The Féérie Show
Traditionally, a revue is a comical often satirical play that addresses current issues. When it comes to the Moulin Rouge, however, the revue is far from this image. At the cabaret, musical shows are structured around scenes in which artists interpret historical facts via dance and acrobatics. The artists are donned in sparkling costumes and surrounded by amazing stage decor, the latter being one element that very early on ensured the cabaret’s success as sizable set decoration was rapidly changed for another.
Moulin Rouge Féérie, by Riccardo Cuppini
A Historical Heir to the Moulin Rouge
The first cancan revue came to stage on April 19, 1890, with “La Goulue” (Louise Weber) as its star performer. In fact, it’s Weber who Toulouse-Lautrec put on his poster created for the cabaret in 1891. The Moulin Rouge’s stage is marked by the passage of female revue stars like Gina Palerme a.k.a. “La Cocotte Française” and Jeanne Perrinot (stage name Jeanne Aubert). Other internationally famous French artists would also tread on the cabaret’s stage such as Edith Piaf and Maurice Chevalier who was the lover of Mistinguett, artist and Co-director of the cabaret.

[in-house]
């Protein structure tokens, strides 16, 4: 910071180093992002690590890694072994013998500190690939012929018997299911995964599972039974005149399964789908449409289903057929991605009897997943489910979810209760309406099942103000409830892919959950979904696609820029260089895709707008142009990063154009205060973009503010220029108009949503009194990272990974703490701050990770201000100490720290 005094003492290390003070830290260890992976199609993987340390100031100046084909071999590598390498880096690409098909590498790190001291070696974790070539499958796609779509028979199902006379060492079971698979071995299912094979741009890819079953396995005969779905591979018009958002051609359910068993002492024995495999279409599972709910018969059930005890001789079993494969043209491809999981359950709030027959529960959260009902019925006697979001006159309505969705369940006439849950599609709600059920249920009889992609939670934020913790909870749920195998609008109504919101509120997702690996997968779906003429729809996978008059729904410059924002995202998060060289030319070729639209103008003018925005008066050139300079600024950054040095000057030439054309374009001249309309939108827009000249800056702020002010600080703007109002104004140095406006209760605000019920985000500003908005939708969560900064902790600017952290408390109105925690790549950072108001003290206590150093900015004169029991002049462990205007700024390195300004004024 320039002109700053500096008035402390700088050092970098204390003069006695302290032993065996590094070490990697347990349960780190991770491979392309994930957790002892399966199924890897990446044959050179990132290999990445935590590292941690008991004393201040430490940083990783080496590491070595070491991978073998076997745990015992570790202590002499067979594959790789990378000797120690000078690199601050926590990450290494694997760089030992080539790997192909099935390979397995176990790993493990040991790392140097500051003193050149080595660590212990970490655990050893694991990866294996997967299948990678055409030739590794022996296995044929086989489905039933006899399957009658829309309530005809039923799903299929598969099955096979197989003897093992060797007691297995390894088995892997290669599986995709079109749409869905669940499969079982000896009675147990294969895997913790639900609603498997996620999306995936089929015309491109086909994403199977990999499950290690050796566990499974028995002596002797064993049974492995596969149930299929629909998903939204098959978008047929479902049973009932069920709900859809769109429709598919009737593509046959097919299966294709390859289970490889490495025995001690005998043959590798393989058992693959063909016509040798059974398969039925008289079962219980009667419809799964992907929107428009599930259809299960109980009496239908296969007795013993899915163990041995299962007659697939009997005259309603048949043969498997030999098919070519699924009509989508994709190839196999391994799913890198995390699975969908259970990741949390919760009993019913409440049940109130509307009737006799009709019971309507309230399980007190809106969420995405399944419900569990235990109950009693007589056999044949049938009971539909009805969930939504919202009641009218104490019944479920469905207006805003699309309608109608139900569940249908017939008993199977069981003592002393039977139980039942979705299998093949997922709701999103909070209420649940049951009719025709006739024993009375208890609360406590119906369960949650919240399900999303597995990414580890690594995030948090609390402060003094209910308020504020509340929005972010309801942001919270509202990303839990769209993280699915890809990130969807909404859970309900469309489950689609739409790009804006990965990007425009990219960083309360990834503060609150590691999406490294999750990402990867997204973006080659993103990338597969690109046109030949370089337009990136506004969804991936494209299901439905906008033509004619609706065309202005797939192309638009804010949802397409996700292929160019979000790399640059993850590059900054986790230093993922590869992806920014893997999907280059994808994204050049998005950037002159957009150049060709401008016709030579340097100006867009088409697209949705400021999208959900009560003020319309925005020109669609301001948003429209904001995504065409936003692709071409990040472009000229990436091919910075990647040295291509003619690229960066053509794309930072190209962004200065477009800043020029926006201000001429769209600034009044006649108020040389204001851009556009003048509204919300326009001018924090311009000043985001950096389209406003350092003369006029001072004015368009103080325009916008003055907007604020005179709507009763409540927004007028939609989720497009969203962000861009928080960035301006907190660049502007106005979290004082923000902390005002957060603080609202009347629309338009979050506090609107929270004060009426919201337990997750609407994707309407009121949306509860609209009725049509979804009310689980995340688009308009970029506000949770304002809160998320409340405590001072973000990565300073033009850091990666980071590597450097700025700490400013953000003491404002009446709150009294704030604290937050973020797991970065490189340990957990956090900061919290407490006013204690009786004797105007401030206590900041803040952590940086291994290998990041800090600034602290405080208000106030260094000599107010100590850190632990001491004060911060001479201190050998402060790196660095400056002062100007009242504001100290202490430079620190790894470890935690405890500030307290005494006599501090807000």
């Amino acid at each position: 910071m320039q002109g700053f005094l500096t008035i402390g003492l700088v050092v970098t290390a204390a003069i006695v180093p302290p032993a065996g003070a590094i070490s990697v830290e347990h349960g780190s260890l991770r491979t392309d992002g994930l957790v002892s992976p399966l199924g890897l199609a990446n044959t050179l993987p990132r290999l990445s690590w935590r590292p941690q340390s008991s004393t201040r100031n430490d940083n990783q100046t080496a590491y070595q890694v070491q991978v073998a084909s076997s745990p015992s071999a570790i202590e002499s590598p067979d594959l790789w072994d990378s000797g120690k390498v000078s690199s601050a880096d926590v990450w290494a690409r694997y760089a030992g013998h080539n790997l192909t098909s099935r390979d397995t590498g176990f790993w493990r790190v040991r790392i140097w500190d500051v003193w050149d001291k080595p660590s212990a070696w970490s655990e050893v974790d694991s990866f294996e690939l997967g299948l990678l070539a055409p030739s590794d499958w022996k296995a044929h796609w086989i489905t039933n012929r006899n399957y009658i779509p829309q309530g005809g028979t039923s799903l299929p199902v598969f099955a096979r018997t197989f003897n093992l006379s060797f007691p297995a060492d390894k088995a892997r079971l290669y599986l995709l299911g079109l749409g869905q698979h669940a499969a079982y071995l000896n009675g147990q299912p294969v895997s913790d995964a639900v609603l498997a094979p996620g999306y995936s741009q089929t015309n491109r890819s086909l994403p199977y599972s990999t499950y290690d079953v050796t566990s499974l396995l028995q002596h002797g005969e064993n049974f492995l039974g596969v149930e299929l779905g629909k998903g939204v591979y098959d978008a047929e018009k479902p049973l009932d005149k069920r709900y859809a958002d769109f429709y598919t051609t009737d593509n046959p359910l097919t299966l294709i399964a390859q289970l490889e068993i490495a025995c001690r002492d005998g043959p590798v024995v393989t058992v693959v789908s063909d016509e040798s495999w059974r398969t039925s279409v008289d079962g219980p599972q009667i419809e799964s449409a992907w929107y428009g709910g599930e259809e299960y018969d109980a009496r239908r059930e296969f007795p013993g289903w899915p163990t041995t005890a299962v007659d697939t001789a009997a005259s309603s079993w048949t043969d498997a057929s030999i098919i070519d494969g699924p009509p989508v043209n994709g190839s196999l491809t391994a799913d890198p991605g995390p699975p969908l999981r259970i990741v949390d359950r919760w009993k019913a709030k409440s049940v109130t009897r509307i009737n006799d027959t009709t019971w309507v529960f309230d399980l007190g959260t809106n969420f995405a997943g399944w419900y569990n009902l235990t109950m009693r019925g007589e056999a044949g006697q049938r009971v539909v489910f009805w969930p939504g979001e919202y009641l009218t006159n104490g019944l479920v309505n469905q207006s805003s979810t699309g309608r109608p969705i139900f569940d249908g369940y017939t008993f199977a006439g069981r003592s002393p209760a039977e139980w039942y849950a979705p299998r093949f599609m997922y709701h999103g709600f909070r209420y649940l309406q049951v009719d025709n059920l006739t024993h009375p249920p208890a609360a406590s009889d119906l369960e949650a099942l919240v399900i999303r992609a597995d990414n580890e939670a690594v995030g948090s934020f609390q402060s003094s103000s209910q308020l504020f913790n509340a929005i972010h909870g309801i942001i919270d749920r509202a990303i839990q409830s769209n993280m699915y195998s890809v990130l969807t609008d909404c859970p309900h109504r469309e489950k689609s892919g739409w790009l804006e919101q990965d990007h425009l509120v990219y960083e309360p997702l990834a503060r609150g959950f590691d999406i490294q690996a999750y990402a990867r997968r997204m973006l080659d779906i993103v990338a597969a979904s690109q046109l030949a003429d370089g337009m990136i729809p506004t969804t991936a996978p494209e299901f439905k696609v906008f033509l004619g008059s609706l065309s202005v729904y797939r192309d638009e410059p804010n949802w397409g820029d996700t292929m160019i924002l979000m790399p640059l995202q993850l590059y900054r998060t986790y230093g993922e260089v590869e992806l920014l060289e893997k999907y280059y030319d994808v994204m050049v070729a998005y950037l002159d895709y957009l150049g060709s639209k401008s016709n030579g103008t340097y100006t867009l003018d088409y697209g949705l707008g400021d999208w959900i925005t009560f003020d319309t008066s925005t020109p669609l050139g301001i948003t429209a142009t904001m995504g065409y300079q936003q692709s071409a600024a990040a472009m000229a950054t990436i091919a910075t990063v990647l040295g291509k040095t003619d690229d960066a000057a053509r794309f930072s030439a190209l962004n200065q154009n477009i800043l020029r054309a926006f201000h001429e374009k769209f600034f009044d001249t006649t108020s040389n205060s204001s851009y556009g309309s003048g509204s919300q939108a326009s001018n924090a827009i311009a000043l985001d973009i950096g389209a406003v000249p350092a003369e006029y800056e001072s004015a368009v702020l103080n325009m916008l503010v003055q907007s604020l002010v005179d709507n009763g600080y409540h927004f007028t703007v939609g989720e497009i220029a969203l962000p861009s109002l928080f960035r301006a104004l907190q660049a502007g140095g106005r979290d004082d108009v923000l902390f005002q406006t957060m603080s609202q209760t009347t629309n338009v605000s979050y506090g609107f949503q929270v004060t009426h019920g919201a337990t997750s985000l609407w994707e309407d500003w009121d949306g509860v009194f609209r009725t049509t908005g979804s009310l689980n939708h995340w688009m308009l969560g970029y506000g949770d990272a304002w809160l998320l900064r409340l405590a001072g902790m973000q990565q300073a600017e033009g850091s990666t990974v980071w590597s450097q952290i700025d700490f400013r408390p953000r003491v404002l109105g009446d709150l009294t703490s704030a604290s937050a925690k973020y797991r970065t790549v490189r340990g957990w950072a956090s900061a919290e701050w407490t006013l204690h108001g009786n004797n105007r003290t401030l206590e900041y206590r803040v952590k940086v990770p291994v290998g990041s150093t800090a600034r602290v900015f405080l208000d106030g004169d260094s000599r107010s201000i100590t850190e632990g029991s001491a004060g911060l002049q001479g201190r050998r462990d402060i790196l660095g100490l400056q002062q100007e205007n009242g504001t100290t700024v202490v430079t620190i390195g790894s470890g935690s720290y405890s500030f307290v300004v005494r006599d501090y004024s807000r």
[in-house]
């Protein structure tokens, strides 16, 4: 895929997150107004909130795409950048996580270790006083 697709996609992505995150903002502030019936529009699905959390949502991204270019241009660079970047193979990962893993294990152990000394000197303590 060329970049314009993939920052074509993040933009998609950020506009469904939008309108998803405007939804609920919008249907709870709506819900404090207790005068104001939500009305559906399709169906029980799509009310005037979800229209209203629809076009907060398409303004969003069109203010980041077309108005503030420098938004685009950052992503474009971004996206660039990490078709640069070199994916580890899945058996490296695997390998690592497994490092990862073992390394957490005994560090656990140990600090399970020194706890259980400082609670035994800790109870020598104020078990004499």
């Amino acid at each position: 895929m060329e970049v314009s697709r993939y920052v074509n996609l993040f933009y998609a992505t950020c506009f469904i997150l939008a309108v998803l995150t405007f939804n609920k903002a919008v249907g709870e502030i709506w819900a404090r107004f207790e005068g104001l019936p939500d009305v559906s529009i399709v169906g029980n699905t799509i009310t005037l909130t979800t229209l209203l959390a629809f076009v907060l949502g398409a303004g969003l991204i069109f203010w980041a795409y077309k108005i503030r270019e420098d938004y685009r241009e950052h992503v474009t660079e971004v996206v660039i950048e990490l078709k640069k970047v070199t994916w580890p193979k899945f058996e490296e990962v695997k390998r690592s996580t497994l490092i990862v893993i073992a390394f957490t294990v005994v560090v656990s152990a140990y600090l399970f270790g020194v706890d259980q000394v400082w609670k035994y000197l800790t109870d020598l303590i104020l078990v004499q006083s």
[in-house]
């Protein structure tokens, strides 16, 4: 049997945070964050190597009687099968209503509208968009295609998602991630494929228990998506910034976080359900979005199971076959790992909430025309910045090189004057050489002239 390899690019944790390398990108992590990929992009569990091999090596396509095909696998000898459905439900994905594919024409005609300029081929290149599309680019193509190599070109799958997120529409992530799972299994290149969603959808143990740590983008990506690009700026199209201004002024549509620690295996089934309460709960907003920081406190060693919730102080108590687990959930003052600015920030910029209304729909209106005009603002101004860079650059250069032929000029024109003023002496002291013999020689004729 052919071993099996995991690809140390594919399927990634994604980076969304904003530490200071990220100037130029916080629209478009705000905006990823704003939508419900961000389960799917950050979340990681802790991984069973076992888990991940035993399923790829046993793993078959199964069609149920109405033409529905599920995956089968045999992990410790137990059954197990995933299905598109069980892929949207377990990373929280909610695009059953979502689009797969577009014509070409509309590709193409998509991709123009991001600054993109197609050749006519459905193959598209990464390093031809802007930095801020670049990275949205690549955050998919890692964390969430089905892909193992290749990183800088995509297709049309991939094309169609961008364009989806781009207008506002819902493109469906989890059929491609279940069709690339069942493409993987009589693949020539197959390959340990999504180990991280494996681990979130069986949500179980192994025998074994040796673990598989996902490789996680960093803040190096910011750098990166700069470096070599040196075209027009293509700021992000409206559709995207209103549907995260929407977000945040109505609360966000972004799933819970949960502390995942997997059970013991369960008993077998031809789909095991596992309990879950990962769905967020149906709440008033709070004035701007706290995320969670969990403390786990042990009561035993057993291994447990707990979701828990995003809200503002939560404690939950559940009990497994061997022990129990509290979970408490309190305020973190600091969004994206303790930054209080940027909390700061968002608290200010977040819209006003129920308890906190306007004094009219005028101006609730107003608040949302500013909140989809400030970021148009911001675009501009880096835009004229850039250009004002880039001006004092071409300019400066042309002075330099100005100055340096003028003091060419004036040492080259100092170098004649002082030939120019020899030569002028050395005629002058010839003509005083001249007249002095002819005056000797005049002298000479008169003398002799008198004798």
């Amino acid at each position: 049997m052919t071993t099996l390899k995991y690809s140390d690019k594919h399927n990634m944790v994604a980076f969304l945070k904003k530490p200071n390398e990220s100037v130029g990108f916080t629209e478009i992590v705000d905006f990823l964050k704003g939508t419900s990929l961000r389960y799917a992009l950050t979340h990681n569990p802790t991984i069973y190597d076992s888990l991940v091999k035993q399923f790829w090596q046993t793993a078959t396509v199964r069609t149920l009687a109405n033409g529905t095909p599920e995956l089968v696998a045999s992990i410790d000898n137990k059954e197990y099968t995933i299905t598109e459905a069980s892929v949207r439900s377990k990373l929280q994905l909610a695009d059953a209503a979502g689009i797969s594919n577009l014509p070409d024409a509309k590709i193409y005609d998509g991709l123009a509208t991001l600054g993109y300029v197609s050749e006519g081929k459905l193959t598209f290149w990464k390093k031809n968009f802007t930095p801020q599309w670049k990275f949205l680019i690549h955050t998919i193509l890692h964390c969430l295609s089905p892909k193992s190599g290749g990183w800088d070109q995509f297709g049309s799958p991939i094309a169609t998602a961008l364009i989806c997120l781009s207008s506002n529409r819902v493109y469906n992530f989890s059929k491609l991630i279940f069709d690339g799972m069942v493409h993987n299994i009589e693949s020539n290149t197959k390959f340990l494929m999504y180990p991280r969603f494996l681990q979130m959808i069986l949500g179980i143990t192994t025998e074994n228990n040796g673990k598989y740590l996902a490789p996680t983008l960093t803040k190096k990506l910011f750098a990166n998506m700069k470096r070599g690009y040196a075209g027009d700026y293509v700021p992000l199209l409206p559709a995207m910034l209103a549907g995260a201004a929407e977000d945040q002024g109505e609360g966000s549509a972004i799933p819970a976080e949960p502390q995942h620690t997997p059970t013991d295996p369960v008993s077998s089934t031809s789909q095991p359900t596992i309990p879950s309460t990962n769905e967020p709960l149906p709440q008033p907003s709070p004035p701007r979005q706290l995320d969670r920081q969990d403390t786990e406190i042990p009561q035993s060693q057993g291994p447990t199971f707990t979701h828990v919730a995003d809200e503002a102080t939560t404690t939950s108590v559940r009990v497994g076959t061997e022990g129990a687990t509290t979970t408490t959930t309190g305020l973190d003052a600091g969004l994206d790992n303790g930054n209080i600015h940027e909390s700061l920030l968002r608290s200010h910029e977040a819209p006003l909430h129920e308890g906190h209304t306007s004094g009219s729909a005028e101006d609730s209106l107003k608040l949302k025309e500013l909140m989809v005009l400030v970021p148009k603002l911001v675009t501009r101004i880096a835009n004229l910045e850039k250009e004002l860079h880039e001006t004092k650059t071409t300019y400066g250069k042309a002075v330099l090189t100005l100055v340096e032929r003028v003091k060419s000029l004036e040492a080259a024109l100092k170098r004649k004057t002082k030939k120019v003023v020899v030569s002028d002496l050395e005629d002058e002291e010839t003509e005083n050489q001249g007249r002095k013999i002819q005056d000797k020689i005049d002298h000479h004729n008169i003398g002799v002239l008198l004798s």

80 Professional Artists
Created by Doris Haug and Ruggero Angeletti, Féérie has been in production since 1999. Made up of 80 artists, 60 of whom are Doriss Girls, or dancers recruited world-wide, the artistic troupe leads spectators on a voyage through five distinct scenes that are accompanied by an original musical score written by Pierre Porte and Roland Léonar. Corrado Colabucci created the show’s original costumes.
Throughout the show, spectators watch the scenes unfold one after the other to recount the history of the cabaret as well as spectacular creations. A giant aquarium in which an aquatic ballet takes place is one example of many from the following scenes:
- The Moulin Rouge, today and yesterday
- At the Circus
- The Moulin Rouge, from 1900 to...
- International Acts
A True Sensorial Experience
Going to a Moulin Rouge show can’t be had without a dinner whipped up by chef David Le Quellec. To fully take advantage of the cabaret’s ambiance as one did in the 1920s, and to enjoy the cabaret’s mythic theatre room, you must have a seat, enjoy a fabulous gastronomic meal and let the French Cancan quadrille transport you to another era...